And the author seems so petulant and immature! I can't believe she said, "SHAME on you" for criticizing her book, especially given the fact that it truly deserves this criticism.

If the non-veganness of the book wasn't enough to prevent me from ever checking it out, the author's attitude and lack of responsibility is.

Amanda said...

I agree with everyone who was shocked by Ms. Crocker's response. What's with the unprofessional attitude? If someone actually misquoted you, you should take it up with them rather than foaming-at-the-mouth angry at this blog. Geez.

Even if it turns out that you WERE misquoted, you've encouraged a whole lot of people to ignore your book with your awful behavior.

I don't know who alexandra is--probably a sock puppet, since she opened her account this month and hasn't done anything since then--but she seems to share your lousy attitude.

Elaine Vigneault said...

My husband has written five books (non-cookbooks) and so I have some sympathy for an author like you because the author may not have the final say on the book. They may not choose the title, they may not choose the images, etc.

But it's absolutely wrong to include honey and fish - for ANY reason - in a book titled "The Vegan Cook's Bible." It's simple. That's like writing "ham is an excellent source of protein" in a Kosher cookbook! Get real, Ms. Crocker.

mazthegob said...

well...i'm a vegan chef 20yrs and have written cookbooks and i say this women is only trying to cash in on veganism and i would not touch this book with a barg pole
anybody with two brian cells know that vegans arn't interested with anything to do with honey or fish and to included it in a so called vegan bible is an insult to vegan and to not say sorry i got it wrong will try to fix is just arrogant
maz

PamelaCooks said...

I received a smoothie book of hers as a gift, but I certainly won't be buying anything related to any of her projects after this. It's clear to me she's exploiting the boom in vegan-related cooking, co-opting a word that she knows is a buzz word at the moment.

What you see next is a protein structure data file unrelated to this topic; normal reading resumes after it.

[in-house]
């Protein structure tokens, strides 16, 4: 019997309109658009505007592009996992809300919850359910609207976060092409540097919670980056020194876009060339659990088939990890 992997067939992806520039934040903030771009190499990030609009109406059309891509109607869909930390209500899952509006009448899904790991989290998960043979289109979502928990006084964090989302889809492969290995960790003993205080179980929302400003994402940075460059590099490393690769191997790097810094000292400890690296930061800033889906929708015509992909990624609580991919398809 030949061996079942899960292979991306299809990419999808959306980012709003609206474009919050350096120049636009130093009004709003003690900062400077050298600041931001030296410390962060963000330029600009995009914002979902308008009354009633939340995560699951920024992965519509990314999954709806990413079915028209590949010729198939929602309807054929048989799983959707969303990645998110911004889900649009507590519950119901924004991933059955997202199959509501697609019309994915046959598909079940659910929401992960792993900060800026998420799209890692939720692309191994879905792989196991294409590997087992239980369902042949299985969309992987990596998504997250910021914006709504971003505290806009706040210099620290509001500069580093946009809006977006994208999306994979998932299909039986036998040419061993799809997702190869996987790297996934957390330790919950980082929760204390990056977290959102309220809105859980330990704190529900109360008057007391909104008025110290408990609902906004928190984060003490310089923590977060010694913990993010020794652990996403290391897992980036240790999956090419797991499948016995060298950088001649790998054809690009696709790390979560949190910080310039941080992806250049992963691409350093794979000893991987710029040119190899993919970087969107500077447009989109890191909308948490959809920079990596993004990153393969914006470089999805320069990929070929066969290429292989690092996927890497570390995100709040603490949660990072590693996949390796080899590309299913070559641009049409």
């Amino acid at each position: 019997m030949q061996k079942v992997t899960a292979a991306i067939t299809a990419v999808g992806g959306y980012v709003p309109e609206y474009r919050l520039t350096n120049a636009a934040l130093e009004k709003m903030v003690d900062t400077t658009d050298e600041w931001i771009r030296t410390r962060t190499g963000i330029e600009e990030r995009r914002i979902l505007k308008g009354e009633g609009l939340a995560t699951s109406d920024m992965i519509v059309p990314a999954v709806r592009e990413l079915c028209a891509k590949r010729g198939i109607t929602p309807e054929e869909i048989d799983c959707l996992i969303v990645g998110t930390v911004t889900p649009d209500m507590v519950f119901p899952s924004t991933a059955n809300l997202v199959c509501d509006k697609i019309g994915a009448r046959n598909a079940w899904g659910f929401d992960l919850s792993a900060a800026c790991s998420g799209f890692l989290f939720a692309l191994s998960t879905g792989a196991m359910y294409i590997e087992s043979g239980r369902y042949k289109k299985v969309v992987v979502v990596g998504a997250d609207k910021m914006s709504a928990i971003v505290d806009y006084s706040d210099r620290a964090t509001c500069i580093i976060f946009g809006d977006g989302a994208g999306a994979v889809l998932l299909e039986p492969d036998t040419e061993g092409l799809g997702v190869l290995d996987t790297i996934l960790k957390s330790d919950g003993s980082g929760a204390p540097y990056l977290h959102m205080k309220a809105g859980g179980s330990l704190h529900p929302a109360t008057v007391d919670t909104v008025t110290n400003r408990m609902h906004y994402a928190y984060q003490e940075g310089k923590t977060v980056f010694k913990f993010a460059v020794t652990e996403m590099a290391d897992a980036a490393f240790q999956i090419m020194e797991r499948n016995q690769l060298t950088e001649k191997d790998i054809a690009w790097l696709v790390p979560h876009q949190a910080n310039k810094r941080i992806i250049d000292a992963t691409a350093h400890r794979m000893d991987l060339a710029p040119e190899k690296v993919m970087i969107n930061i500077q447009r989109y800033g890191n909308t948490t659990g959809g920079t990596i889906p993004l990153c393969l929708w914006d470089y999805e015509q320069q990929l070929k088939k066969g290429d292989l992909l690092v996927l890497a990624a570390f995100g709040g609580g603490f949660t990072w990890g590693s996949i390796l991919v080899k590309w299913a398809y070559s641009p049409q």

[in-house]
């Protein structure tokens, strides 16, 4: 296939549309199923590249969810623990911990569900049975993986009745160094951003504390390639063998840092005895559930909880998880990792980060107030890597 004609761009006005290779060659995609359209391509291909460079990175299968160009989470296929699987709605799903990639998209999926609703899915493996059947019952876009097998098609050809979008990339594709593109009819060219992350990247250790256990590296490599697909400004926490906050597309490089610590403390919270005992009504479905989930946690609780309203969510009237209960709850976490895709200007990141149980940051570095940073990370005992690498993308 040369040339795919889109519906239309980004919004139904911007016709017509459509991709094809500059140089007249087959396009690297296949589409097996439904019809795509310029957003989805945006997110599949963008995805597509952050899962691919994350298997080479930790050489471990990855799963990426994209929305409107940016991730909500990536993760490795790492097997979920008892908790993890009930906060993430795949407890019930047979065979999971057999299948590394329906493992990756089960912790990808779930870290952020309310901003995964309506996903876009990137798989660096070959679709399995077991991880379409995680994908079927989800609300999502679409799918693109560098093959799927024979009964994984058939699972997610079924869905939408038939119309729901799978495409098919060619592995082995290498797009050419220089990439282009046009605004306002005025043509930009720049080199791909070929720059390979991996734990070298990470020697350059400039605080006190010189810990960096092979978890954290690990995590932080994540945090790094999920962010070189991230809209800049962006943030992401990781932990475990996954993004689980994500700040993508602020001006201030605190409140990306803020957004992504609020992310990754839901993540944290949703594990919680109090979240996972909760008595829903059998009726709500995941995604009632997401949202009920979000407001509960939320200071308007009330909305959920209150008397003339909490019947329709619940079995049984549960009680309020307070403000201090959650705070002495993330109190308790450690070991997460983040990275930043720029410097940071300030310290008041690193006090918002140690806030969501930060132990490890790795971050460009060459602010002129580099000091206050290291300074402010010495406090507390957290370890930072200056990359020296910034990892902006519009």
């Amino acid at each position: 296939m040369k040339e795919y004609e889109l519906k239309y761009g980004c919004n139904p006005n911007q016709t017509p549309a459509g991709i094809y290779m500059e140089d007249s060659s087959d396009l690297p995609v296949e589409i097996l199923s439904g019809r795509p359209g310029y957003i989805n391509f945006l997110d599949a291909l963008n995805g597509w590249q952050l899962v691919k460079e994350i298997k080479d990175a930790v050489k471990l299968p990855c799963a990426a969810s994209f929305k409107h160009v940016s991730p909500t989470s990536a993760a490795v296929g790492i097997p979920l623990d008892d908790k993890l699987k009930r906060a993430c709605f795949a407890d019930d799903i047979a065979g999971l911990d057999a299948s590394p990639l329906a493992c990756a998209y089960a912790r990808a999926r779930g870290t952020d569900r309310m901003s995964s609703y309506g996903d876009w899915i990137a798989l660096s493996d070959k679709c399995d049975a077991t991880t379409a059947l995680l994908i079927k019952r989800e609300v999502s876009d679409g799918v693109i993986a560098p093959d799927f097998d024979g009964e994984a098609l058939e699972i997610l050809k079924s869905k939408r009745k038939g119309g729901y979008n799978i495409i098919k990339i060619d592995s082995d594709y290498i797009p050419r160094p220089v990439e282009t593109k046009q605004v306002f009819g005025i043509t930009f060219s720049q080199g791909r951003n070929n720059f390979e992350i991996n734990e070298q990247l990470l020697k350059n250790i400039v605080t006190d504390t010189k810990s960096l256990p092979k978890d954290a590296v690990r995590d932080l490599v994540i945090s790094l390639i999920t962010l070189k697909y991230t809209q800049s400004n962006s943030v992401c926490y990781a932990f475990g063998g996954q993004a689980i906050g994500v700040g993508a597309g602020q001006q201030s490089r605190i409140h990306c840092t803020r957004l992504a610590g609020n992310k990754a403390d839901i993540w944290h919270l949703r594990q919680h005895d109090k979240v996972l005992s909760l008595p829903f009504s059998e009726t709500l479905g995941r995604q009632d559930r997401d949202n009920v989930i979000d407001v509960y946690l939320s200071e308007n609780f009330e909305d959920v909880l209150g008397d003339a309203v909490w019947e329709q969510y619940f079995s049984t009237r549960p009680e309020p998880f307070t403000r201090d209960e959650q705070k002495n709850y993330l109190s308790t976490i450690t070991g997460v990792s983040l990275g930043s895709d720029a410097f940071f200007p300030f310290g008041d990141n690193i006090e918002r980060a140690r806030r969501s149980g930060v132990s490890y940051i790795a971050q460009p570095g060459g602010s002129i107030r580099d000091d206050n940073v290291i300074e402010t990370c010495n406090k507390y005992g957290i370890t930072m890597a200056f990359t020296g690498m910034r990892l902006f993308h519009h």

She can eat what she wants, but the fish comments and the bland palate comments are just disingenuous and downright rude. I also found her response immature and kind of silly- if she has a problem with vegans mentioning these things, maybe she shouldn't suggest fish as a food in a VEGAN cookbook? This is a poor business choice at best.

Save your money and go with an actual vegan cookbook (recipes, suggestions, and attitude all), maybe by an author that doesn't insult the very audience they are supposedly catering to. There are a lot of great cookbooks authors out there. You don't have to be vegan to write a vegan cookbook, but the least you can do is shy away from "well their food kind of sucks but here are some recipes" type of negativity.

Vanilla Rose said...

Sorry, Ms Crocker, why should we give you a break? You have used the word "vegan" in your book, knowing your book not to be vegan. Why would you wish to antagonise genuine vegans in this way?

The Compassionate Hedonist said...

I just want to note that I am a SOMMELIER and a VEGAN and I have made it my life's work to prove that vegans do not have to rely on bland food. My career is FOOD and WINE. I have noted the book, won't be buying it, and I suggest we all write reviews about it on Amazon.com